One chain that did so successfully is Pizza Patrón, No. 17 on the Restaurant Business Future 50, which specifically targets Spanish-speaking communities for its largely take-out business. Earlier this year, the company introduced its controversial “Pizza por Pesos” promotion, which drew widespread media attention amidst the national immigration debate. Pizza Patrón reported a better than 30 percent increase in same-store sales for the first two quarters in which the promotion was in effect, and has since decided to accept pesos permanently. “It was so successful with their target audience,” says Tornoe. “Yeah, they ticked off a bunch of guys that hate Hispanics, but they’re not Pizza Patrón’s customer anyway.”
Morris says that Denny’s has had success with Hispanics by taking a more subtle approach. The chain does a better than average job of drawing Hispanic consumers, he says, due to a few factors. One is that the percentage of Hispanic consumers who dine after 9 p.m. is higher than average, so Denny’s extended hours are a plus. Another is that while Hispanic consumers spend less than average on eating out, they spend proportionally more on breakfast than non-Hispanics. “When you look at the Denny’s menu, it doesn’t appear to be Hispanic-centric,” Morris says. “But in a sense it is when you think about eggs as a staple in many Hispanic households.”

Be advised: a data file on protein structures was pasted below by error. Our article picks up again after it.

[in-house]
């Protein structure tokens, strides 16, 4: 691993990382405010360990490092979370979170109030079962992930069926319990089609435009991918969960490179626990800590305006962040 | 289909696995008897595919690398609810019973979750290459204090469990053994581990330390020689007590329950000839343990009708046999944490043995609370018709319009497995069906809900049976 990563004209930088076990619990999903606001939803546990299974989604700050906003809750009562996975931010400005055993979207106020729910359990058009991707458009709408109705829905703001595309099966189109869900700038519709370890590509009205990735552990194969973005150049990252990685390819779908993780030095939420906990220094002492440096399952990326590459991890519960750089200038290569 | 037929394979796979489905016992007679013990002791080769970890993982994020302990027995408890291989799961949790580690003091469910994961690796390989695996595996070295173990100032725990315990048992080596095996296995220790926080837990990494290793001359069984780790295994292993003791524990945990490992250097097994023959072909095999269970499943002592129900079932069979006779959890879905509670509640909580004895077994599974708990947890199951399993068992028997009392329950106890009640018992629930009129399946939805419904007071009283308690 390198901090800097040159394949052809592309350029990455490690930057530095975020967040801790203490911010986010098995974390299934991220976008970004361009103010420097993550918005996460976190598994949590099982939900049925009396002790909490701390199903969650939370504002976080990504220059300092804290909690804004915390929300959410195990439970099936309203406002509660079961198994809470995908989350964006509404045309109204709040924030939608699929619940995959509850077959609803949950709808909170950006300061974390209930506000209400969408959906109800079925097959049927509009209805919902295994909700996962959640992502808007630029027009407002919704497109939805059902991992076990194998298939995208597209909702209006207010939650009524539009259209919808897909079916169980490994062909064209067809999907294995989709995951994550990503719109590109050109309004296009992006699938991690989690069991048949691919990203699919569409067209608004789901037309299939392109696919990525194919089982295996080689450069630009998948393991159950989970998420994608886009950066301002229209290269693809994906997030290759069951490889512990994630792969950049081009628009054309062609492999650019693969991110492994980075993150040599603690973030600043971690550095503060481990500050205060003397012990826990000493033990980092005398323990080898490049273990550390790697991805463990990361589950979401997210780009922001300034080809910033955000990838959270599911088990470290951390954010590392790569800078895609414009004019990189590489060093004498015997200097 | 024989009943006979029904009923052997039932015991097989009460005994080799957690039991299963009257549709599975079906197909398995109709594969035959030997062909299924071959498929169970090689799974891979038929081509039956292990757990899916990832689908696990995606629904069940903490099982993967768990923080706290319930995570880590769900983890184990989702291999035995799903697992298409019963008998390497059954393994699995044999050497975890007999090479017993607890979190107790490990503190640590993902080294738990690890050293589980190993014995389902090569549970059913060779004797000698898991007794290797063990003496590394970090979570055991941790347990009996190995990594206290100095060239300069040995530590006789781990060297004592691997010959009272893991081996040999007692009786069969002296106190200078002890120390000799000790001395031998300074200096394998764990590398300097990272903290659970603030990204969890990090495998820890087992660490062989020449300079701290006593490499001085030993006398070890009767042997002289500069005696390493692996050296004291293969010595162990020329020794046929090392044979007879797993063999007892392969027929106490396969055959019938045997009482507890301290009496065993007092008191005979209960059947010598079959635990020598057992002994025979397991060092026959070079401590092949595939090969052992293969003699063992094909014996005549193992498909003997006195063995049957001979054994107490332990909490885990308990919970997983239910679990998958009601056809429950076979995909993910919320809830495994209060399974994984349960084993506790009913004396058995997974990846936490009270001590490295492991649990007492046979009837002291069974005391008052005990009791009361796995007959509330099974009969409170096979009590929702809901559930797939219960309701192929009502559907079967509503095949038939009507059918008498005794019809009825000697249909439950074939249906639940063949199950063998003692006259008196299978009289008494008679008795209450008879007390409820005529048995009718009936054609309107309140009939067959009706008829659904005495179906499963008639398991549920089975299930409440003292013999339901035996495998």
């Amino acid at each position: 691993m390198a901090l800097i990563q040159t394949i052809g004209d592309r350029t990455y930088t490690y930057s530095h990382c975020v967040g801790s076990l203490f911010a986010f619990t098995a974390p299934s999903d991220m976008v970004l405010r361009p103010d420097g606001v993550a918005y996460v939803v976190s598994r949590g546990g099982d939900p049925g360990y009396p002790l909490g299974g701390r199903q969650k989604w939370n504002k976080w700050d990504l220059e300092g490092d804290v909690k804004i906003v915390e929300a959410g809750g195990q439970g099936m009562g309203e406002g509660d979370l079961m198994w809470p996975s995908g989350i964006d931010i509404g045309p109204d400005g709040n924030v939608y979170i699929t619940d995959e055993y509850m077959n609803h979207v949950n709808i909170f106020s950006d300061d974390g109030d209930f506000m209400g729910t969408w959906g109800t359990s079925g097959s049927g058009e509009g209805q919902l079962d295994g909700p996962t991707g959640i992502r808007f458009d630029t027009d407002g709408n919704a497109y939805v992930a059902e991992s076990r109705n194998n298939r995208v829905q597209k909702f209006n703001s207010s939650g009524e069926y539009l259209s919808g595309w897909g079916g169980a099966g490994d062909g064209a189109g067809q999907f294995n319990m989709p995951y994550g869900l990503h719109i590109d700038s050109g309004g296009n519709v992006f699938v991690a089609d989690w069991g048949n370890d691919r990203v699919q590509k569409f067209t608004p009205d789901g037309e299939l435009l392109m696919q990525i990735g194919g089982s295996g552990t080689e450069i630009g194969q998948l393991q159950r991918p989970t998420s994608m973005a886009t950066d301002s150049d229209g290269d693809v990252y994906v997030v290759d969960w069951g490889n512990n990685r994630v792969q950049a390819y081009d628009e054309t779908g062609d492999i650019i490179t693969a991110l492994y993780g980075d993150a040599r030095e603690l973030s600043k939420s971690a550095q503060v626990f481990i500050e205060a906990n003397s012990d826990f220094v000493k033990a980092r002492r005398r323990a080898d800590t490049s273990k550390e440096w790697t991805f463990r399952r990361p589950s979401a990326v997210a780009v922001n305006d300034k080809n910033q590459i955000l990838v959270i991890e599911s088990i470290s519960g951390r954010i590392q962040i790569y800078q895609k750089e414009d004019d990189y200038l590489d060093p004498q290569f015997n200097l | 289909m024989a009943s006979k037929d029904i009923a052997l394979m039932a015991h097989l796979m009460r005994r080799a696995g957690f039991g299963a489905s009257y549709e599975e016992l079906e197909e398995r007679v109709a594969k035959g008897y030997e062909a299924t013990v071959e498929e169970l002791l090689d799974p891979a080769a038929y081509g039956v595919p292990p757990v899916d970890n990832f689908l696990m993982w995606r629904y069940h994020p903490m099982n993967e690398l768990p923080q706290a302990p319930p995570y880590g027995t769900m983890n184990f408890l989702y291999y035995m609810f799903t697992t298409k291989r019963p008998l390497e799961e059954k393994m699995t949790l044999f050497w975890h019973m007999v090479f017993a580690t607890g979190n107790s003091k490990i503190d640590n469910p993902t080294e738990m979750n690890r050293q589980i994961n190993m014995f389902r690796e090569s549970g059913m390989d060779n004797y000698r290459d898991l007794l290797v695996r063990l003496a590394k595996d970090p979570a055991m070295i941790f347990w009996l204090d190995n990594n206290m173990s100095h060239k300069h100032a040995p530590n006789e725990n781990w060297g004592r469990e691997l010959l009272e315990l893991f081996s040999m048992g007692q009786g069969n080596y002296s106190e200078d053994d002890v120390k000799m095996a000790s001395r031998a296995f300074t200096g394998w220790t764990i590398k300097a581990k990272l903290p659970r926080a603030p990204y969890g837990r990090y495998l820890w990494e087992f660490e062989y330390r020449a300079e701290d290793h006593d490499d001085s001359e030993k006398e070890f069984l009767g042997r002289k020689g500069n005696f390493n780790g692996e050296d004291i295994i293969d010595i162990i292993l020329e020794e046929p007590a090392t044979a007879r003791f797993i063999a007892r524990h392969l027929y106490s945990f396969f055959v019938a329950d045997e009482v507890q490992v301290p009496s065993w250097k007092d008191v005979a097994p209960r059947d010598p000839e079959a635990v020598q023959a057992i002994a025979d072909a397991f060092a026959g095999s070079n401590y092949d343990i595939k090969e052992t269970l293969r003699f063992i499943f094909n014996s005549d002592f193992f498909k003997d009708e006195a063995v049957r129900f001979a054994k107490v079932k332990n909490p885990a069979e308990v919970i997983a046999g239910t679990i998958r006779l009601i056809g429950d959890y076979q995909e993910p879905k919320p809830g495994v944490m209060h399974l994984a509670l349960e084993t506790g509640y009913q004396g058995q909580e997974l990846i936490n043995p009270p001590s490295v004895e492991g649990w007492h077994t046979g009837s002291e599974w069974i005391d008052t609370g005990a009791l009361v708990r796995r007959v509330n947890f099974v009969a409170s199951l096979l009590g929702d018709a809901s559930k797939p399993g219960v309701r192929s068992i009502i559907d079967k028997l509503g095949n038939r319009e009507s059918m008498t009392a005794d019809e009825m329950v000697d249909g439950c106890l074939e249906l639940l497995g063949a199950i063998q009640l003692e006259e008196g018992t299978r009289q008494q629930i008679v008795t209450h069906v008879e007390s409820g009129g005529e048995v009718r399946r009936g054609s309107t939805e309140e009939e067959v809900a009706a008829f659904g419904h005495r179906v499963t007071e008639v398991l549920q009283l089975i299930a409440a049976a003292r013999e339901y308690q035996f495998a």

Furthermore, with one click at Dennys.com, a consumer can access the entire Web site in Spanish. The company has also developed Spanish-language ad campaigns that air in targeted markets.
But marketing experts warn against a one-size-fits-all approach. “Long gone are the days where a marketer would just take a general-market ad, translate it and stick it on Univision,” says Suarez-Hammond. “Today reaching Hispanic audiences is much more complex.”